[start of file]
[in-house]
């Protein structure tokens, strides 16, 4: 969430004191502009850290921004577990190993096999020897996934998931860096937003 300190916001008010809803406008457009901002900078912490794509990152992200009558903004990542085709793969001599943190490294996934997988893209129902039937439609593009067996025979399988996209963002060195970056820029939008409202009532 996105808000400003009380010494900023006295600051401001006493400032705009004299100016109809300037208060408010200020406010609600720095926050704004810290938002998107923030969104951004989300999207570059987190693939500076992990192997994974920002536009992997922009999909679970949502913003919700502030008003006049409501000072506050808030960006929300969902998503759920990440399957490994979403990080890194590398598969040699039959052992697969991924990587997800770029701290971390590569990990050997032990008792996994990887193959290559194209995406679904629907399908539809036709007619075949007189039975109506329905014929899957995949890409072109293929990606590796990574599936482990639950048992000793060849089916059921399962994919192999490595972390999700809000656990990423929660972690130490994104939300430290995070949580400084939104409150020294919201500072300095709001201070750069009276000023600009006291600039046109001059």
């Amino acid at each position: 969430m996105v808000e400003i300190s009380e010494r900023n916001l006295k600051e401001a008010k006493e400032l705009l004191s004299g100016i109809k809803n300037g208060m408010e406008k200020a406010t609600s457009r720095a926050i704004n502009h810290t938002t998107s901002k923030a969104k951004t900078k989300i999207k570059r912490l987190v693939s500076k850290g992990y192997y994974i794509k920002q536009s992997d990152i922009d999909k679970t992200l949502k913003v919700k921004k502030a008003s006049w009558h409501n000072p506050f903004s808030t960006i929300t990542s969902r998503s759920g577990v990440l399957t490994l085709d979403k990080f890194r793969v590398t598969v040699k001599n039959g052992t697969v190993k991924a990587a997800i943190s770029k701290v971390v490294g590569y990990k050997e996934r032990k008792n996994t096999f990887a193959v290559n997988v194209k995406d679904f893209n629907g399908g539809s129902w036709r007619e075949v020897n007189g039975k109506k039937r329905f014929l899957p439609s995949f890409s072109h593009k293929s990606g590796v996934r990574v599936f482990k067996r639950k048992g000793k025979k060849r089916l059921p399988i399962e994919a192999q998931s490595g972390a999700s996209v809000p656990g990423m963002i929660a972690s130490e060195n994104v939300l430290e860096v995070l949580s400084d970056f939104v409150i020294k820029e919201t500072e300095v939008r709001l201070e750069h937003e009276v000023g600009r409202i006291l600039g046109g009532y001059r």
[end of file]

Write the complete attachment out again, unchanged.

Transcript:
[in-house]
């Protein structure tokens, strides 16, 4: 969430004191502009850290921004577990190993096999020897996934998931860096937003 300190916001008010809803406008457009901002900078912490794509990152992200009558903004990542085709793969001599943190490294996934997988893209129902039937439609593009067996025979399988996209963002060195970056820029939008409202009532 996105808000400003009380010494900023006295600051401001006493400032705009004299100016109809300037208060408010200020406010609600720095926050704004810290938002998107923030969104951004989300999207570059987190693939500076992990192997994974920002536009992997922009999909679970949502913003919700502030008003006049409501000072506050808030960006929300969902998503759920990440399957490994979403990080890194590398598969040699039959052992697969991924990587997800770029701290971390590569990990050997032990008792996994990887193959290559194209995406679904629907399908539809036709007619075949007189039975109506329905014929899957995949890409072109293929990606590796990574599936482990639950048992000793060849089916059921399962994919192999490595972390999700809000656990990423929660972690130490994104939300430290995070949580400084939104409150020294919201500072300095709001201070750069009276000023600009006291600039046109001059």
């Amino acid at each position: 969430m996105v808000e400003i300190s009380e010494r900023n916001l006295k600051e401001a008010k006493e400032l705009l004191s004299g100016i109809k809803n300037g208060m408010e406008k200020a406010t609600s457009r720095a926050i704004n502009h810290t938002t998107s901002k923030a969104k951004t900078k989300i999207k570059r912490l987190v693939s500076k850290g992990y192997y994974i794509k920002q536009s992997d990152i922009d999909k679970t992200l949502k913003v919700k921004k502030a008003s006049w009558h409501n000072p506050f903004s808030t960006i929300t990542s969902r998503s759920g577990v990440l399957t490994l085709d979403k990080f890194r793969v590398t598969v040699k001599n039959g052992t697969v190993k991924a990587a997800i943190s770029k701290v971390v490294g590569y990990k050997e996934r032990k008792n996994t096999f990887a193959v290559n997988v194209k995406d679904f893209n629907g399908g539809s129902w036709r007619e075949v020897n007189g039975k109506k039937r329905f014929l899957p439609s995949f890409s072109h593009k293929s990606g590796v996934r990574v599936f482990k067996r639950k048992g000793k025979k060849r089916l059921p399988i399962e994919a192999q998931s490595g972390a999700s996209v809000p656990g990423m963002i929660a972690s130490e060195n994104v939300l430290e860096v995070l949580s400084d970056f939104v409150i020294k820029e919201t500072e300095v939008r709001l201070e750069h937003e009276v000023g600009r409202i006291l600039g046109g009532y001059r």